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black stay at home moms Stay-at-home moms were in the spotlight last week after democratic strategist Hilary Rosen said stay-at-home mom Ann Romney had “actually never worked a day in her life.”

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This statement kicked off what has been dubbed the “mommy wars” — an intense debate between working women and stay-at-home moms about the value of each experience.

President Obama condemned Rosen’s remarks, saying, “there’s no tougher job than being a mom” and “when I think about what Michelle’s had to do, when I think about my own mom, a single mother raising me and my sister, that’s work. Anybody who would argue otherwise I think, probably needs to rethink their statement.”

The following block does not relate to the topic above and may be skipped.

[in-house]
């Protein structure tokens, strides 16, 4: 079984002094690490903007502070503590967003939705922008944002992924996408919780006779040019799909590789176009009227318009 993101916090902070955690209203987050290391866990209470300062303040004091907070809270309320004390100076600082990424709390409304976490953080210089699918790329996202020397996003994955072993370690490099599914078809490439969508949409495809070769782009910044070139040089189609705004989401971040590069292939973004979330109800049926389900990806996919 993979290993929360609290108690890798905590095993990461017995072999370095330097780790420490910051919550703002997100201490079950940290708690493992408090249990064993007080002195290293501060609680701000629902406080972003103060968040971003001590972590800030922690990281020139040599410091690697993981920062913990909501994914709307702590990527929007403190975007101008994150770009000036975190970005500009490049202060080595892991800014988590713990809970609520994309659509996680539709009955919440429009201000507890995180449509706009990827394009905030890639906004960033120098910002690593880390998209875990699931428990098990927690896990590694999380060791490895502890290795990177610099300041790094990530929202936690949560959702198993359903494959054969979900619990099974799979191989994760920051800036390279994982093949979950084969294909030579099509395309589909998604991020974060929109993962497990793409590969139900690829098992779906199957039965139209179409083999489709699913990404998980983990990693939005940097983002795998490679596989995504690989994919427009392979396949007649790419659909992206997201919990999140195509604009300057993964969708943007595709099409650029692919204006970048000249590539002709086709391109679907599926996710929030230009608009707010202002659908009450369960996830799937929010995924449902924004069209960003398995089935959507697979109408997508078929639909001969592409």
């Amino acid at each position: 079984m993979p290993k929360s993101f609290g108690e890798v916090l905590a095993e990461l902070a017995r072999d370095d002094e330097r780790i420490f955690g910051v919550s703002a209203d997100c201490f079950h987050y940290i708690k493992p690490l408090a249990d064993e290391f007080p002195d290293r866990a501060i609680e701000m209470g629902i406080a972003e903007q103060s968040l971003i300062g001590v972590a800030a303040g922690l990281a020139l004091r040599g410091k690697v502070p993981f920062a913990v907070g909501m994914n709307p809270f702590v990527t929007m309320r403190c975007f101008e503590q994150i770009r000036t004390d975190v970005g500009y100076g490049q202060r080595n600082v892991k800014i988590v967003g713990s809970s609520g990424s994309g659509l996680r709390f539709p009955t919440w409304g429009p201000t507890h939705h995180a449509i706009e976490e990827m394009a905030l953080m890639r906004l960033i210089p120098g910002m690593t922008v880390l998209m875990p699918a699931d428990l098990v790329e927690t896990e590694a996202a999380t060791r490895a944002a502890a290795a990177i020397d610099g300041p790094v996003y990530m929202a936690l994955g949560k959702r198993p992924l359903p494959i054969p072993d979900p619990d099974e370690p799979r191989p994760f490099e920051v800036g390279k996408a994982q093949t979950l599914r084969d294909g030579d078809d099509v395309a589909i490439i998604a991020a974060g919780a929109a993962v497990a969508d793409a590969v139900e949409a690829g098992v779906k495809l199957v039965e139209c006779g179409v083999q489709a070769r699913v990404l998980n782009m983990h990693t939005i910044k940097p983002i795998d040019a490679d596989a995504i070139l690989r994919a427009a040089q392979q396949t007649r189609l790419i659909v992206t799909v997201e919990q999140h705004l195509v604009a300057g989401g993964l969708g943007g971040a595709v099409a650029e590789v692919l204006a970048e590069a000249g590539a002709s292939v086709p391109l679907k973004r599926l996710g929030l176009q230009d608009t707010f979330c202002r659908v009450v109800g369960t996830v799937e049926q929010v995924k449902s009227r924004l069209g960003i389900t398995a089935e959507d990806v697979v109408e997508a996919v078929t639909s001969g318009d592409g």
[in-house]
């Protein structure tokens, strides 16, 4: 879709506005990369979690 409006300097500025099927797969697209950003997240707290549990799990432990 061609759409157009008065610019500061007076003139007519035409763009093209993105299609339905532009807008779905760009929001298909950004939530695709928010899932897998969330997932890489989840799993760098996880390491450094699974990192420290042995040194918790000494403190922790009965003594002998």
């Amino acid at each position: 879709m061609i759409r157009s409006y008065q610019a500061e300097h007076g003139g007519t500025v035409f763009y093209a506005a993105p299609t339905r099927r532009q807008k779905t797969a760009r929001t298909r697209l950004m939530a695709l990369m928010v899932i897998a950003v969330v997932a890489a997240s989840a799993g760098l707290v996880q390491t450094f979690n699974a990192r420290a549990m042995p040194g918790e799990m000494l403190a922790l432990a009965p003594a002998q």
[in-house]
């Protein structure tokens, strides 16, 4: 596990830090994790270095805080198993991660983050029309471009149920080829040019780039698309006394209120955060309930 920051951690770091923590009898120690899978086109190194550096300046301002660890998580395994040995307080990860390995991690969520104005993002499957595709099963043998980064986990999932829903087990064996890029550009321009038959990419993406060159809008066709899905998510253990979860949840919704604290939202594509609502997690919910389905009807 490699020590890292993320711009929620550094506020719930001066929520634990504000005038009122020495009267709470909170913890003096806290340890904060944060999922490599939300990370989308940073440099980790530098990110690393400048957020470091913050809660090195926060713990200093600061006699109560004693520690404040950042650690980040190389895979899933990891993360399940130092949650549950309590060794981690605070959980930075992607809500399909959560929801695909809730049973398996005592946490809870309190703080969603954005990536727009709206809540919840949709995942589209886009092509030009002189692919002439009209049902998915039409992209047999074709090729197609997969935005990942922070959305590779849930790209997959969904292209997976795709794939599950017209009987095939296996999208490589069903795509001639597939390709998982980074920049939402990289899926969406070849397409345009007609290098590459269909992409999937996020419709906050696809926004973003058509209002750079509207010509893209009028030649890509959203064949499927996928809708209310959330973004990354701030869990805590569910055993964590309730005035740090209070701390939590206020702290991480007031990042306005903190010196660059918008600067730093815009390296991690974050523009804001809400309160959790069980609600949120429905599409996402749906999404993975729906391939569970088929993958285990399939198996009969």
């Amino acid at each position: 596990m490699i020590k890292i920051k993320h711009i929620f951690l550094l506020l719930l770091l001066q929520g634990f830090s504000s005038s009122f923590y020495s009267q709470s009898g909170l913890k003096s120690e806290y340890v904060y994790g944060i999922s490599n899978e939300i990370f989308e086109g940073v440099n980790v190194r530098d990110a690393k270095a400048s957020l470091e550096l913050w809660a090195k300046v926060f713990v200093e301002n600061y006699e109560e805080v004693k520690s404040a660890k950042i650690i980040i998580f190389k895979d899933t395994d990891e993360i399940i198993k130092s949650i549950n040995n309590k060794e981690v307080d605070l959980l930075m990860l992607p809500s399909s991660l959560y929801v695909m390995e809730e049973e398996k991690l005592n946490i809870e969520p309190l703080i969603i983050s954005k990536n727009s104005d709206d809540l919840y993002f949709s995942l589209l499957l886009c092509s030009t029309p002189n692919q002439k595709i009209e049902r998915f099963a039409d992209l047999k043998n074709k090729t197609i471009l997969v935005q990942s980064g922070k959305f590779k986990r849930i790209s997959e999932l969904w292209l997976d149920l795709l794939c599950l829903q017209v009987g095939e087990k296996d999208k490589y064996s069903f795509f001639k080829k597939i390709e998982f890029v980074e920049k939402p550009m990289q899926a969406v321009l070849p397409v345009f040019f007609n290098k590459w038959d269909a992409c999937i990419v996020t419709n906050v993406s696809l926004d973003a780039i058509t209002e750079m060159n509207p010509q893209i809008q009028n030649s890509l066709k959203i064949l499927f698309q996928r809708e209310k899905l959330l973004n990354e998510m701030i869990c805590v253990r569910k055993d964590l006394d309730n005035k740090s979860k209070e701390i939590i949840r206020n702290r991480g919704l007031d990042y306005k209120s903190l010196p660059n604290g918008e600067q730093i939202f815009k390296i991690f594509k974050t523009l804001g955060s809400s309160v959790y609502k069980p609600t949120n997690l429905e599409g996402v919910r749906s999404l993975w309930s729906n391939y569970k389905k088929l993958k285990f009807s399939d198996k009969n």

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While women across the country reacted to Rosen’s comments, some black women were mute on the topic. Unlike women of other ethnicities, black women have traditionally not had the choice to become stay-at-home mothers.

According to “Historical Changes in Stay-at-Home Mothers: 1969 to 2009” by Rose M. Kreider and Diana B. Elliot the number of stay-at-home mothers has decreased from 9.8 million in 1969 to 5.7 million in 2009.

Go to theGrio for the rest of the story.

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